2001 Acura MDX


2004 Acura MDX

This 2004 review is representative of model years 2001 to 2006.
By Dan Jedlicka of MSN Autos
Rating: 8

Bottom Line:

The popular MDX sport-utility vehicle just keeps getting better.
  • More power and safety items
  • Roomy
  • Good ride and handling
  • Mediocre fuel economy
  • Tight third-row seat

Changes to the latest version of the Acura MDX sport-utility vehicle promise to help it maintain its considerable popularity.

The 2004 model gets revised styling, more power and additional safety features, although its third-row seat area is best suited to diminutive occupants.

The all-wheel-drive MDX is from Honda's upscale Acura division and has been a hit since introduced for 2001 because it's above-average in most respects and is loaded with equipment.

The 7-passenger MDX is more car-like than truck-like with such features as an all-independent suspension because it shares its basic design with Honda's Pilot sport ute and is based on the Honda Odyssey minivan platform.

Forget serious off-road driving because there's no low-range gearing with the all-wheel-drive setup, which does let the MDX normally cruise in front-wheel-drive mode to save fuel.

Added for the 2003 model were an optional DVD entertainment system and a rearview television camera that shows what's behind when backing up, along with a new engine with 20 additional horsepower.

Sportier Look
The latest version gets a sportier look, with a more tapered front fascia, redesigned front bumper with a new spoiler and revamped headlight treatment with a more angular design and projector beam headlights. The rear fascia has new taillights and dual exhaust tips. Brushed metal-look instrument panel trim helps dress up the interior

A new tire-pressure monitoring system uses sensors in the valve stem of each wheel to alert a driver via an indicator when pressure in one or more tires falls significantly below the recommended level. Also new are head-protecting side-curtain airbags for all three rows of seats in case of a side collision or rollover.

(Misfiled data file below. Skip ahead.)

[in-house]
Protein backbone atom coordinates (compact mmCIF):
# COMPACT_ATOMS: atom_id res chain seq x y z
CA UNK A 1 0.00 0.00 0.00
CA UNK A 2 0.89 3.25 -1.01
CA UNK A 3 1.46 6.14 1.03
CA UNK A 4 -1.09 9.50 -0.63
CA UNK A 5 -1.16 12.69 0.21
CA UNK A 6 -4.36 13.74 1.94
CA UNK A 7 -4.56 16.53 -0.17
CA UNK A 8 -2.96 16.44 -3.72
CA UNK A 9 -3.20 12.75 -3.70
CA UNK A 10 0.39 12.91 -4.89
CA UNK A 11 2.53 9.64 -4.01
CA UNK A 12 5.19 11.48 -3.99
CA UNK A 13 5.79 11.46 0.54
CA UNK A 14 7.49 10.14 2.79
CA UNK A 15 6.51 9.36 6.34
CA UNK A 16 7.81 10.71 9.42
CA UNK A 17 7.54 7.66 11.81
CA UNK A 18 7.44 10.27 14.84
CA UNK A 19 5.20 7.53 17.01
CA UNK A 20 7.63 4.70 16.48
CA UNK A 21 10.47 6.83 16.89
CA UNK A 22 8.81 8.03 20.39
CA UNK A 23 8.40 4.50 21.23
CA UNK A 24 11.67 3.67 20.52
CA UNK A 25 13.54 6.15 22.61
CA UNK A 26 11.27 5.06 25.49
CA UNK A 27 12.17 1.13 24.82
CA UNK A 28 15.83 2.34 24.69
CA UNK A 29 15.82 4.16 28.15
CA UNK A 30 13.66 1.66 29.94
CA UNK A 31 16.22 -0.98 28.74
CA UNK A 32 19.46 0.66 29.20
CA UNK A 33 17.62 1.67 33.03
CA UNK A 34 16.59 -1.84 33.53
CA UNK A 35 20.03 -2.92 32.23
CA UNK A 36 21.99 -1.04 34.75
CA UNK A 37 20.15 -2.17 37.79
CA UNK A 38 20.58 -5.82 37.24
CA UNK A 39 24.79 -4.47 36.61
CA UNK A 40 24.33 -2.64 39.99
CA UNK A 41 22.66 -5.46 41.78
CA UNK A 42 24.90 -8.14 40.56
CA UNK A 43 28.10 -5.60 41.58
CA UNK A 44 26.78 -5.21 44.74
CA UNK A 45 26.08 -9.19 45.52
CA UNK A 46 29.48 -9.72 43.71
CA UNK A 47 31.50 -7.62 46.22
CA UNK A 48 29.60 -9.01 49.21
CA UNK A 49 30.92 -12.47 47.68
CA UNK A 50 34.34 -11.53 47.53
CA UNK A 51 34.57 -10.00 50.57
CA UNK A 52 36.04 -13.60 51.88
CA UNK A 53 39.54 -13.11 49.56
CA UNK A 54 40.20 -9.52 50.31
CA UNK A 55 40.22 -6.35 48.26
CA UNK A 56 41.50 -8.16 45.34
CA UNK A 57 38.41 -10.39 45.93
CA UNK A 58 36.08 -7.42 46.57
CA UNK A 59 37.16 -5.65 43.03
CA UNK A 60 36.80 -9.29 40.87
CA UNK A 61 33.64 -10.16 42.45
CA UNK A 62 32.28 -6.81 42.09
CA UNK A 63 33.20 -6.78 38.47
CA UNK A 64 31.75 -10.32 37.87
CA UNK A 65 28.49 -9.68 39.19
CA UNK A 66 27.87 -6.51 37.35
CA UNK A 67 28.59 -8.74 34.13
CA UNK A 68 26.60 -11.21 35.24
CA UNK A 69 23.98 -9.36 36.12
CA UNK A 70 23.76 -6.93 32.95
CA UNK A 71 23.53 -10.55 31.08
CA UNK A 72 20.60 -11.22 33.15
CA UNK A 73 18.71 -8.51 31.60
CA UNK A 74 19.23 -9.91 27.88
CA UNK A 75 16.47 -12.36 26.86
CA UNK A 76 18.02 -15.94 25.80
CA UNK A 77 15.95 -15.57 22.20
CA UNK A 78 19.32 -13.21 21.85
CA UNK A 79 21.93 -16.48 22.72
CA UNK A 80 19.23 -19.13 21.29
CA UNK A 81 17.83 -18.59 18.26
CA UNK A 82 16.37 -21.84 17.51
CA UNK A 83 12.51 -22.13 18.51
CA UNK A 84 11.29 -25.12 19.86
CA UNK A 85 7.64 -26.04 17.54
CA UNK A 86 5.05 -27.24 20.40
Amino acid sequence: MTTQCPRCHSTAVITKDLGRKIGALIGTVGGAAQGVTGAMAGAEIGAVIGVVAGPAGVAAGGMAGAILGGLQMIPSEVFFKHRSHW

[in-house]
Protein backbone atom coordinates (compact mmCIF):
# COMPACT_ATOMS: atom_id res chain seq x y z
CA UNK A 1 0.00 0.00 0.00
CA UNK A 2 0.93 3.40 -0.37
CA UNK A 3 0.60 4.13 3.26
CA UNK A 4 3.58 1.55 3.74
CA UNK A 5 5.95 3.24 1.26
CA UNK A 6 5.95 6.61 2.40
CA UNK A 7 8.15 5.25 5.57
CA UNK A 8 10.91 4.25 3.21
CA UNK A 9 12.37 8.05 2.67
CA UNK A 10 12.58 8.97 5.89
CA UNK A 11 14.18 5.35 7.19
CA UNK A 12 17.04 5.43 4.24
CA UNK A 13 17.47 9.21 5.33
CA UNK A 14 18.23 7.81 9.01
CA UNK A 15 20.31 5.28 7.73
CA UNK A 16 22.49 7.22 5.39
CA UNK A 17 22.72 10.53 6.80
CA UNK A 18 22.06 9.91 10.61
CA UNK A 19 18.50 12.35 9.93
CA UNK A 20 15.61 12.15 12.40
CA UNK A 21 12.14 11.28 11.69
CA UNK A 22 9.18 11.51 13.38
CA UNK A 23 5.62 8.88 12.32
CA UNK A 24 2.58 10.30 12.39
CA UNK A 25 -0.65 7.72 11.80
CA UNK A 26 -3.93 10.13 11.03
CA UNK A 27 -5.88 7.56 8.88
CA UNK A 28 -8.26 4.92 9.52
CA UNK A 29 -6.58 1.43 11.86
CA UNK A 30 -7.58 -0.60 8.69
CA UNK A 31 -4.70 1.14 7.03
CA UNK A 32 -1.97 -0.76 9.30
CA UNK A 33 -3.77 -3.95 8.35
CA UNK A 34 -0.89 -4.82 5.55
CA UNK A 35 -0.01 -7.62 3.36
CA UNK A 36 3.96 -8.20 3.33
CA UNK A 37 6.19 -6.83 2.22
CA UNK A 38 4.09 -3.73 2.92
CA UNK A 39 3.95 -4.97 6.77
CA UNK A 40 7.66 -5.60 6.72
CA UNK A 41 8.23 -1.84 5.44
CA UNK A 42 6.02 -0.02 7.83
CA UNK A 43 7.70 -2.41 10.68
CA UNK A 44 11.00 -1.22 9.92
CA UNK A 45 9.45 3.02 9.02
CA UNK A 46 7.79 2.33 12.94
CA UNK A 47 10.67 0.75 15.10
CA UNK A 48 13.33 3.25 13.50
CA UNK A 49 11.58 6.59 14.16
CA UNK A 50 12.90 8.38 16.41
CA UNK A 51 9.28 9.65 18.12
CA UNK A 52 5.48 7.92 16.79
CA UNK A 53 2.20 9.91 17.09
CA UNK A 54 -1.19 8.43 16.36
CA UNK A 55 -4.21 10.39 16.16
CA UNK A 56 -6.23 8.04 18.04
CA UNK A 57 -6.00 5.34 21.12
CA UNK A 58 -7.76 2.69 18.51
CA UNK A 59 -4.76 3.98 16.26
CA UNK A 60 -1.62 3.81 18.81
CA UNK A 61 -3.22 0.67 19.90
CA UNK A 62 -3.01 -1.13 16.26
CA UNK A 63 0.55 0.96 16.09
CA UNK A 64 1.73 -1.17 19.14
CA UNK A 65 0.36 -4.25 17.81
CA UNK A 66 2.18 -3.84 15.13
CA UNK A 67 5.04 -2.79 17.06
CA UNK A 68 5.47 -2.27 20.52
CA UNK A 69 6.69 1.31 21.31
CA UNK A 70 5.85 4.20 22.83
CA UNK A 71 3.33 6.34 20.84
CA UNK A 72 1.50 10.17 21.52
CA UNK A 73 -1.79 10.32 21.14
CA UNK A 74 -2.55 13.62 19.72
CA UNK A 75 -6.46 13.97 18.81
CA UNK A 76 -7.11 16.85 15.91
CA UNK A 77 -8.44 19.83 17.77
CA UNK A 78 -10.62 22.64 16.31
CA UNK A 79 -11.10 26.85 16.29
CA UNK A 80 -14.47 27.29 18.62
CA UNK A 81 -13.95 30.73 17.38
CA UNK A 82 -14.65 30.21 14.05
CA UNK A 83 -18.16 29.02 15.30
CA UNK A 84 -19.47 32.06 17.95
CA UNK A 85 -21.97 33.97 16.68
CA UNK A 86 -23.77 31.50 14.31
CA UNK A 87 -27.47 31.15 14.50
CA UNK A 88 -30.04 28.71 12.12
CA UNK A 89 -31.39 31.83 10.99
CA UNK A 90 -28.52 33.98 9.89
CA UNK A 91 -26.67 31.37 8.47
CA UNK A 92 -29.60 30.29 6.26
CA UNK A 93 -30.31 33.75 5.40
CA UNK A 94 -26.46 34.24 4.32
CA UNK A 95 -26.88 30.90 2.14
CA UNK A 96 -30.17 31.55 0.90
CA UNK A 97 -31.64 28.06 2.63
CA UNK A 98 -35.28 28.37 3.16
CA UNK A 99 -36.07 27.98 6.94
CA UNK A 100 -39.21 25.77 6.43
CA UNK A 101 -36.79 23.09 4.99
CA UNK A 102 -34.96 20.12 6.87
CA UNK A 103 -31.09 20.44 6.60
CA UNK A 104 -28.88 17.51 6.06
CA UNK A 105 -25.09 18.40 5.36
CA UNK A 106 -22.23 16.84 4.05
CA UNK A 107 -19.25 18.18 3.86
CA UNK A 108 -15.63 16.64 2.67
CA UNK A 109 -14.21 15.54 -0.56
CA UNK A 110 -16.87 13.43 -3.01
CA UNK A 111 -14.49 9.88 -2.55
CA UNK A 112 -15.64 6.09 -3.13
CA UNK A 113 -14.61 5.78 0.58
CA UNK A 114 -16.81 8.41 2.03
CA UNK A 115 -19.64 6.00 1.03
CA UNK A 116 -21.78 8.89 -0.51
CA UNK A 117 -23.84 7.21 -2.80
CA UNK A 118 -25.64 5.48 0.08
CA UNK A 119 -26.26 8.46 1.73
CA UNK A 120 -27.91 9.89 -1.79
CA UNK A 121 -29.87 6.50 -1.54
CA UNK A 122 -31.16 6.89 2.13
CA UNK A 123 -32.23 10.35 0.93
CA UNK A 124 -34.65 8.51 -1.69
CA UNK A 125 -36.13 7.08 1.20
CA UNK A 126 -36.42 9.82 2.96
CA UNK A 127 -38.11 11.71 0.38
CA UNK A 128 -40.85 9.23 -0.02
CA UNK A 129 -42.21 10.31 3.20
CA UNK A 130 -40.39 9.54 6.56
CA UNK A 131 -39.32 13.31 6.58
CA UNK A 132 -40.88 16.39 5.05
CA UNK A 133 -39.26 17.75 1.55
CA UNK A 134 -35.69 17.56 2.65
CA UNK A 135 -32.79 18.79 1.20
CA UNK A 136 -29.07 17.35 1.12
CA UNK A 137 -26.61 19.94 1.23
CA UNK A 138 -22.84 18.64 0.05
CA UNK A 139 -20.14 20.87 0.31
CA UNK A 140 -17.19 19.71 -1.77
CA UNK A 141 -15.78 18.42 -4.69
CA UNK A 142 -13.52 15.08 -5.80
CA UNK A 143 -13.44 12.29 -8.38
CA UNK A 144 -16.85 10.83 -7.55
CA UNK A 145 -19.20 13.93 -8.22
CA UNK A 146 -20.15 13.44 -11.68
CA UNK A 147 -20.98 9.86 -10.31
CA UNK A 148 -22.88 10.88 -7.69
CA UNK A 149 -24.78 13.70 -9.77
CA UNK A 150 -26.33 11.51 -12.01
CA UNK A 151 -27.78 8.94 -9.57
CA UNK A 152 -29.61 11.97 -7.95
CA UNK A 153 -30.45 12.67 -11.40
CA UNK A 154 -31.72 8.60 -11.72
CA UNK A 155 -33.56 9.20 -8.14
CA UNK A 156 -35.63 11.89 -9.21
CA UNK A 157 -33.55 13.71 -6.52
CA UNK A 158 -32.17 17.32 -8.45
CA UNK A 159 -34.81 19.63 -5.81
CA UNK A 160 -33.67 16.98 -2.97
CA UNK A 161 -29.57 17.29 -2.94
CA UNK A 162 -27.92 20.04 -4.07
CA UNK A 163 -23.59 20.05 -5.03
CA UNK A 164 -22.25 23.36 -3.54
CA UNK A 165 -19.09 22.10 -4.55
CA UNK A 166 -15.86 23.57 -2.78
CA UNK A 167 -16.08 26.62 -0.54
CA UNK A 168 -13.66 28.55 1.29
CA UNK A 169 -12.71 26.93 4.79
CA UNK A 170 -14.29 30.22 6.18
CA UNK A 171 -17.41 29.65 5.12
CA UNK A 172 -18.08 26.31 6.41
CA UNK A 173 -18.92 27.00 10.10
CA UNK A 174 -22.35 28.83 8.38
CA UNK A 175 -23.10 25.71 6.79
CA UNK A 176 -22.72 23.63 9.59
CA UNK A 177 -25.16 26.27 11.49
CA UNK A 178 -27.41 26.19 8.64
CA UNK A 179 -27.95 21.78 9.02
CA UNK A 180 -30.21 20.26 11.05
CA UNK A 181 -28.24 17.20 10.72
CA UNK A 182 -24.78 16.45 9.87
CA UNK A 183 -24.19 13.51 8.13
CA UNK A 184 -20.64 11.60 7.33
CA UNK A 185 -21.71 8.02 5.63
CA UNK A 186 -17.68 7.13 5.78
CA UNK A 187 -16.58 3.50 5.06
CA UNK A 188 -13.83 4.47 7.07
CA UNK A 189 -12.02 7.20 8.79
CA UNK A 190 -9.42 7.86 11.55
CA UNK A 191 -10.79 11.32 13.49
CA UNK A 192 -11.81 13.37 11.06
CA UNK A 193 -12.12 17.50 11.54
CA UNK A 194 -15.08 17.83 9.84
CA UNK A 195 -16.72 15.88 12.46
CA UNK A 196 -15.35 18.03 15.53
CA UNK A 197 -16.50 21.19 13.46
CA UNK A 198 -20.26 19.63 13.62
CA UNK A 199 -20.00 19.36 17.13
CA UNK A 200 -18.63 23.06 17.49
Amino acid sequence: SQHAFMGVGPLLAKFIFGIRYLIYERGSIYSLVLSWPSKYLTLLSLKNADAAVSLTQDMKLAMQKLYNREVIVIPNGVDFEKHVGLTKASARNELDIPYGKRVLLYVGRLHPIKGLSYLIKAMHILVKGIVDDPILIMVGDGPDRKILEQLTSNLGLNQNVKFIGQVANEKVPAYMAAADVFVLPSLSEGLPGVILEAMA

More Power
A dual exhaust system increases horsepower of the smooth 3.5-liter V6 to 265 from 260, besides adding more torque and lowering emissions.

Equipment levels significantly affect list prices. The base MDX costs $36,400 and has enough equipment to satisfy most buyers. The $39,000 Touring version adds such items as a front power passenger seat and higher-line sound system.

Prices top the $40,000 mark to cost $41,200 with a navigation system and rearview camera and go to $42,700 with a navigation system and DVD player.

Responsive Transmission
The sophisticated V6 works with a responsive 5-speed automatic transmission with a first gear that has extra pulling power to start with heavy loads and a high top gear for quiet highway cruising.

The MDX has lots of power and weighs a hefty 4,451 pounds. Fuel economy thus is only an estimated 17 mpg in the city and 23 on the highway. Moreover, premium fuel is required.

Fun to Drive
The MDX is fun to drive. Acceleration is strong, and the fast steering is nicely weighted. Handling is very good as long as you don't try to drive as if in a Porsche Cayenne sport ute. Helping stability are a low center of gravity, front and rear stabilizer bars, large 17-inch wheels and a wide track.

Stability is enhanced by a Vehicle Stability Assist system. That system works with the all-wheel-drive system and electronic "drive-by-wire" throttle control system to provide enhanced control during acceleration, cornering and braking. The brake pedal has a linear feel, and stopping distances are short during moderately hard braking.

Easy Entry
It's easy to get in and out with the low floor, and there's plenty of room in the first and second rows of seats. The tight third-seat area is hard to reach, although the second-row seat now slides forward more to make it easier to enter or leave that area.

Occupants sit high in the quiet interior, which has supportive front seats. Gauges are backlit even during the day for quick reading, and the large, nicely placed controls are easily used. There are plenty of cupholders, and doors have storage pockets.

There isn't much cargo room in the quiet, upscale interior with the third seat in its upright position. Second- and third-row seats fold flat to the floor for a large cargo area.

The refined MDX has a lot going for it, but it faces formidable new rivals such as the BMW X3 and Volkswagen Touareg.


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BB06 - 9/19/2014 3:19:51 PM